Archive | April, 2013

How I almost died in Colorado

One of the things I wanted to do was seek out an old mine for a longtime reader of mine, an ancient mine located deep in the mountains of Colorado that had once belonged to her grandpappy.  It was located right off the tiny town of Silver Plume, and because I was covering the area as part of my tour to explore the popular ski destinations west of Denver, I decided to challenge myself with this mountain hike, beginning at roughly 9,400 feet above sea level.  Piece of cake!

Silver Plume, taken from hiking trail

A good day for a hike.

The trail itself was straightforward enough, although eventually I had to go off the beaten path and climb/crawl up about 100 feet more off a steep incline to find the entrance to the mine.  I’m not sure how I managed it without a walking stick, but I did.

Relics of Payrock Mine, overseeing the town of Silver Plume.

Relics of Payrock Mine, overseeing the town of Silver Plume.

After taking a few shots of the area, it was time to hoof it back down.  Only amateur hiker that I am, I hadn’t realized that I was going the wrong way, and I’m wondering to myself why this incline was so much more steeper and less steady than I remembered when I crawled up here, and wow there sure are a lot of loose rocks here-  *SLIPS*

Down I went, falling flat on my back and racing down over loose debris like a sledder without his sled.  I grabbed hold of a dead tree bark, which of course broke, then grabbed another dead bark, which finally arrested the slide.   I lifted my head up to see nothing but 300 feet of airspace and certain death in front of me.  If I had fallen forward instead of on my back, well… let’s just say that probably wouldn’t have ended well.  I remembered thinking, “If my mother saw what I was doing right now she’d be very upset.”

I finally got smart again and stopped frantically trying to scale back up the incline, which was only loosening up the dirt even more, and instead dug my heels in to get better footing, while slowly feeling my way around for rocks and tree barks that were firmly wedged into the incline.  I very gingerly made my way back up, until I saw the footprints of where I had originally come up, cursing to myself over how easily I could have avoided this fiasco and snaked quickly back down if I had just retraced my flipping footsteps.

foot prints near Payrock Mine

You can see the footprints where I originally arrived at the mine. #%@^!!

Still, I made it, black and blues all over, but with the satisfaction that even as a hiking novice, I still successfully scaled halfway up a mountain at nearly 10,000 feet and discovered the ancient mine I was looking for.  Who’s your daddy?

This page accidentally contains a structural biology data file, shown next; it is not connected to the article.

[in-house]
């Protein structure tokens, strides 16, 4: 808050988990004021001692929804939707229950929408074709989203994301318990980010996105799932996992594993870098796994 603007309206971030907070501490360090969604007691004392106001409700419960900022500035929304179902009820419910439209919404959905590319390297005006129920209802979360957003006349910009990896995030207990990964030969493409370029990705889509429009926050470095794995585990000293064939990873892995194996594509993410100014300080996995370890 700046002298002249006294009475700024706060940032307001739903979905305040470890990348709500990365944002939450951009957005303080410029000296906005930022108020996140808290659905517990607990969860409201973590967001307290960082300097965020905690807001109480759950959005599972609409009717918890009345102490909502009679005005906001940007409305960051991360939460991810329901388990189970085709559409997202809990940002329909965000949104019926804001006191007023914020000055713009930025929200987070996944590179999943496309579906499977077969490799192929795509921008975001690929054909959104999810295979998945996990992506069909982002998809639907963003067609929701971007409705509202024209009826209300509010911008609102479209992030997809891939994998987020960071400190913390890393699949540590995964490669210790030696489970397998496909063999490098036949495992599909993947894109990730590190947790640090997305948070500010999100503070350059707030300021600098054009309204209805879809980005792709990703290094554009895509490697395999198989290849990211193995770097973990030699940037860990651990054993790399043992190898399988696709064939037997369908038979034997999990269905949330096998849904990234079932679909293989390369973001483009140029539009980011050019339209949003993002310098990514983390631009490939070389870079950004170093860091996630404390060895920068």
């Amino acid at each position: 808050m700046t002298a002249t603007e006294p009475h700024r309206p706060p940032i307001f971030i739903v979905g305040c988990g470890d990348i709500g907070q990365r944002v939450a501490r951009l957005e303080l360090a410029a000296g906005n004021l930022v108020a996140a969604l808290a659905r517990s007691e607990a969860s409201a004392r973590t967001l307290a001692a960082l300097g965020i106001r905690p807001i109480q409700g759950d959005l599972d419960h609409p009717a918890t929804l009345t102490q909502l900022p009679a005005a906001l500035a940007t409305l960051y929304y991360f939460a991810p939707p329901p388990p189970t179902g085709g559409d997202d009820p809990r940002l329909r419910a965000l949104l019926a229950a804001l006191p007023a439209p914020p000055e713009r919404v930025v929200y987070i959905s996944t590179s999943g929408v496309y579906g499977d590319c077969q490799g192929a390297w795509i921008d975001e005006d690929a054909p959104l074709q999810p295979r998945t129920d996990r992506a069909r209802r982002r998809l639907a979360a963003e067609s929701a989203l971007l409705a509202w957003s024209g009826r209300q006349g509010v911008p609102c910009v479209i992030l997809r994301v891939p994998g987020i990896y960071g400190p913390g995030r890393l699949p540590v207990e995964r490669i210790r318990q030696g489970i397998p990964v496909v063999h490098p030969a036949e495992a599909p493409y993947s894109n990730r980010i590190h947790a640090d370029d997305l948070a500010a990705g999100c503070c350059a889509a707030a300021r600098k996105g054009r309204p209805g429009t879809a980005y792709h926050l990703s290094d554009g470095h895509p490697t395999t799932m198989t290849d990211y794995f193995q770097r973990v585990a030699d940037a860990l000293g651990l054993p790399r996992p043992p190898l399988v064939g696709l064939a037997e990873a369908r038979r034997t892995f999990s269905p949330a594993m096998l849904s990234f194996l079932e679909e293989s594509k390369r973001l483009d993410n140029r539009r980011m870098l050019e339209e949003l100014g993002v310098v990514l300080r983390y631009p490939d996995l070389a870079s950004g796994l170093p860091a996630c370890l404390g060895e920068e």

Mission accomplished, I settled into my Nissan Versa rental, downed like 20 pills of ibuprofen to dull the pain, and soon celebrated with hot cocoa at Starbucks after a drive through Keystone and into the heart of Dillon.  All in all, a good day.


Pondering over my future solo travels

I had a good trip, but I think I’m going to forgo flying and rentals for a while. This whole driving to the airport, flying, picking up my rental, then dropping off my rental, flying and then driving home gets nauseous after a while, and really takes the wind out of my sails when the trip is only a few days long. Besides, after seeing so much of Colorado I’ve come to appreciate the beauty of the Adirondacks and White Mountains in its own right, especially since they’re both an easy drive away.

Losing a Shepherd

Pastor David Wilkerson SmilesI originally wrote this in 2011, but posting it again here to honor David Wilkerson’s memory on the anniversary of his death.

Taking a break from my normal blogging after receiving the heartbreaking news that my favorite pastor, David Wilkerson has passed away.  He died in a fatal car accident 85 miles outside of Dallas.

David Wilkerson’s ministry was the inspiration behind the book and subsequent movie, The Cross and the Switchblade many years ago, but I knew him more for his more recent works and Times Square Church Pulpit series newsletters, written sermons I’d receive every three weeks by mail. These newsletters did more to feed my soul than any church ever could.

In a time when we have used car salesmen like Rick Warren teaching fluff and polluting the gospel into a marketing campaign, Wilkerson was one of the precious few who told the hard truth, about the need for repentance, about turning away from sin, about trusting in God for all things, and that suffering and afflictions were in reality a large part of the Christian walk, despite what prosperity teachers might otherwise tell you.

I could count on one hand the voices in modern day Christendom that I could trust explicitly, and now one of those voices is gone.  It’s despairing to consider the loss of somebody who’s had such a profound impact on my life, and I wonder, what do we do now?  Who can I trust to feed me the word of God wholly and uncompromised in Pastor Wilkerson’s stead?

Indeed, many of the stalwarts in Christianity that I’ve grown to admire all my life are now in their twilight years, and I fear to think of what will happen once they pass on.  We seem to be fast approaching a time when there will be no left to preach and teach the true gospel of Christ.

My prayers are with Wilkerson’s family, and for the speedy recovery of David Wilkerson’s wife.  May God grant them much needed peace during this time of grief, and take comfort in knowing that he is now in the company of prophets and angels.

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